12. This is a tricky issue and sort of like arguing religion. If your catching fish, your tying them right! One surprising point alluded to above. The images that Silver Creek posted are what the fly looks like after it enters the trout's "window." The diameter of the window depends on the depth of the fish, so as it rises the window shrinks. The first thing the fish sees is the light pattern made by the indentations in the film from the flys legs and tail, followed by the tips of the wings. By the time it is possible for the fish to see the body it has, in most cases, already refused the fly. I highly recommended reading Vince Marinaro's "In the Ring of the Rise" and "A Modern Dry Fly Code" for a full exposition on the importance of wings. And before anyone yells at me ;-) parachute posts, undivided wings, comparadun wings, and even hackle alone may serve a similar purpose. But winged dry flies just look better. Mike.
  13. Great tip! That really helps lock the material in place.
  14. You will find plenty of information here:https://www.detteflies.com Helpful and very knowledgeable with a great history. Mike.
  15. Thinned Ace hardware spar varnish is what I mostly use. I think I paid $7 for a lifetime supply. I like it because it penetrates deep into the wraps. For shiny heads on a fly like a Micky Finn I'll use some old thick Sally Hansen, or more recently a product called Hard as Hull.
  16. I use 8/0 for just about everything. I tried some 14/0 for a while but felt it made me more careless. I only want to use as much thread as necessary, and 8/0 keeps me honest. Mike.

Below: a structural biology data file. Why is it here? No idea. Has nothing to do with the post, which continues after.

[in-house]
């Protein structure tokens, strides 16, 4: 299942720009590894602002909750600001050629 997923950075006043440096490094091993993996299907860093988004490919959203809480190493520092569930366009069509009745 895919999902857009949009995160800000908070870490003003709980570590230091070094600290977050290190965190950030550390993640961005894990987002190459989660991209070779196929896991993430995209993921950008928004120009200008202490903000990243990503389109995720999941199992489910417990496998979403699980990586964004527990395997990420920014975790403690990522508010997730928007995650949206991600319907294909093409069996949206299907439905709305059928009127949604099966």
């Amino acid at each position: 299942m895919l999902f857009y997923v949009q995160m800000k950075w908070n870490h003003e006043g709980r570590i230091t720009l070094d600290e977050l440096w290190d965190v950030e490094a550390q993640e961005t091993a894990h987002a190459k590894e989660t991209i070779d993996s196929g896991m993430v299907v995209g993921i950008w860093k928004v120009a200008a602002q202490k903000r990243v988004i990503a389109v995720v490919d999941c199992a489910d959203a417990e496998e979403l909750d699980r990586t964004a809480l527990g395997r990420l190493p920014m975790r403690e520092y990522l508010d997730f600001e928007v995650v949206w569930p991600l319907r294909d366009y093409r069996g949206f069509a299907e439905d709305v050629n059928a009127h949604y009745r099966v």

17. Well said! In my opinion that is the best description of a good tool.
  18. That is funny. Jay was actually sharing a table with Faruk and my first impression was No Thanks. That faux Damascus etching is just embarrassing. I could live with the brass and polished corian (or whatever the hub is made of) on the Jvise, but the damaseal jaws are just tarting things up for no purpose. But to go back to the OPs question, everyone is describing their own experience. You have to live with the vise you choose, so find a way to try before you buy.
  19. I wouldn't say it is over engineered. That's the sort of thing I would like. To me it is well engineered (like all the other quality vises) and dressed up to look nice. If looks are important to you, then you can easily justify the cost and long distance service, and that is great. The reason I was even considering buying a Jvise was for travel. Tying at shows, it would be a nice piece of flash to draw in customers. If looks don't matter so much, other options that are just as functional will make you just as happy.
  20. I had the chance to tie on it at the Somerset show in November and Jay was nice enough to talk me through all the features and let me put it through its paces. My opinion is that it is a very nice vise, but no better than many other very nice vises, some of which are mentioned above. It has a very cult-like following, which is fine for the folks that love it. That also means that you need to weigh advice carefully. It's beautiful, but I'm more interested in function and the Jvice didn't function any better than less expensive options with local distributors. He did sell me a very nice if not over-engineered hackle plier that grabs like no other pair I have tried. I like those pliers! Mike.
  21. The vise you like is the best vise for you. But I don't get this comment. I tied for about 12 years on various vises before buying a Norvise about 5 years ago, and I constantly am switching between the Nor and other rotary and non-rotary vises (I have a vise collecting vice). The only "basic process" that is different is a slight change in the angle of my material hand. Everything else is the same. Sure you can do all that fancy spinning stuff, but its not required to use the vise. I have both the inline and midge jaws, but I haven't used the midge jaws. Bottom line though is, as the OP says, he doesn't love it. It's a very personal decisions. If you don't love it after a few tying sessions take it back.